3PAR has added a specialised chip, which will offload a key function for storage efficiency from the main processors, to a pair of forthcoming server models.
The storage servers, originally introduced in 2002, are purpose-built for data centres using virtualisation and designed to reduce the amount of effort required to manage storage in those environments. This includes allocation of storage capacity for particular applications, said Craig Nunes, vice president of marketing at 3PAR.
3PAR's storage servers are designed to save both storage space and IT managers' time by automatically allocating capacity across a disk array. They can either set aside a certain amount of storage for each application, as defined by the administrator, or allocate just the amount of space the application really needs.
The 3PAR Gen3 ASIC (application-specific integrated circuit) can handle either task, as well as the migration between them. The chip is built into the company's new InServ T400 and T800 Storage Servers and is the first chip that can make that shift, according to 3PAR. Previously, the company's gear has done so with software. Handling such tasks in hardware typically makes them run faster.
However, customers will have to wait until the next version of the 3PAR InForm operating system to tap into the ASIC's new capability, Nunes said. He declined to say when the new software would be available.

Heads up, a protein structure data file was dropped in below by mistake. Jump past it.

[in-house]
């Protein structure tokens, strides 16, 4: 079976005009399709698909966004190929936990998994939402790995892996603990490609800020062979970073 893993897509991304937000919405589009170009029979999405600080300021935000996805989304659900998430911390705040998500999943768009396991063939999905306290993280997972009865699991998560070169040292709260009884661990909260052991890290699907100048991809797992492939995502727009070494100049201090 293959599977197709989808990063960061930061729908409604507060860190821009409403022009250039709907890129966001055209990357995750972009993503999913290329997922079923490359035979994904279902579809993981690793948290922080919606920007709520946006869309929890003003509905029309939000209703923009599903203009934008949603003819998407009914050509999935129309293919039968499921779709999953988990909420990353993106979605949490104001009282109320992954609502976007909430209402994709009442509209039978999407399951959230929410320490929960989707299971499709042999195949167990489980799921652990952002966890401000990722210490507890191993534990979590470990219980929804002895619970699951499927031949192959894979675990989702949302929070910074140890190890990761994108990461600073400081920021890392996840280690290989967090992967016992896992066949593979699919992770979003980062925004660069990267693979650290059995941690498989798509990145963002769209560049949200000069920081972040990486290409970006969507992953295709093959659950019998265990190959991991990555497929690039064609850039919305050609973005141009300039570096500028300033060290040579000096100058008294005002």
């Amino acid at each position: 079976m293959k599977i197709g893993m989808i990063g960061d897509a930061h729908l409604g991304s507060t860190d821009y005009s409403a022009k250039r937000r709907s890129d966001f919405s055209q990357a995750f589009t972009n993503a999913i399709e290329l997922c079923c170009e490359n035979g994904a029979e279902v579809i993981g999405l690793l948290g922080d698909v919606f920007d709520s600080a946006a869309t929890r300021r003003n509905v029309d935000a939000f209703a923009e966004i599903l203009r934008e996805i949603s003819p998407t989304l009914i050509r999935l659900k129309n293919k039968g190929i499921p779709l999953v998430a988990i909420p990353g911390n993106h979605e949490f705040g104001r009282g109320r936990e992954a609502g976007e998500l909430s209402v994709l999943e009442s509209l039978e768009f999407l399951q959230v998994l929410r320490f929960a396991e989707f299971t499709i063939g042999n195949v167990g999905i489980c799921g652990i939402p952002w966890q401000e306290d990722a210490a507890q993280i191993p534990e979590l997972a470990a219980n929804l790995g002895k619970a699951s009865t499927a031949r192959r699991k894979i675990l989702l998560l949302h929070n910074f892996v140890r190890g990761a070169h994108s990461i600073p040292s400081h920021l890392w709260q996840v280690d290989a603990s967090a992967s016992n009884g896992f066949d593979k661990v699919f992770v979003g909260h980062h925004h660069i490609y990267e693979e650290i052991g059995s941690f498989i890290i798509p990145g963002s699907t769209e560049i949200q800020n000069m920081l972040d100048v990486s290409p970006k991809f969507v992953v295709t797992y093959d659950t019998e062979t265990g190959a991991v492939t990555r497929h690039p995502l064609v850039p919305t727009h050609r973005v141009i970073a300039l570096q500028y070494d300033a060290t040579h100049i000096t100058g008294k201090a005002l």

Like 3PAR's last ASIC, the new chip also includes 3PAR Fast RAID 5, a system for distributing data across multiple drives so it remains available in case of a failure. RAID 5 requires less overall space than RAID 1, which uses two complete copies of the data, but it runs more slowly. 3PAR's Fast RAID 5 speeds that up by putting it in hardware, Nunes said.
The T400 and T800 servers each are made up of several controllers, or blades, that communicate via a backplane in the server. The T400 can have between two and four controllers and the T800 can have as many as eight, Nunes said. In addition to the servers, 3PAR sells the disk arrays that go with them. The company builds its systems mostly from third-party components but designed the ASIC itself over the course of two or three years, he said.
The InServ T800 Storage server is priced starting at $175,000 (£98,000) for a base configuration with two controllers and 16 146GB drives. The T400 is priced from $130,000.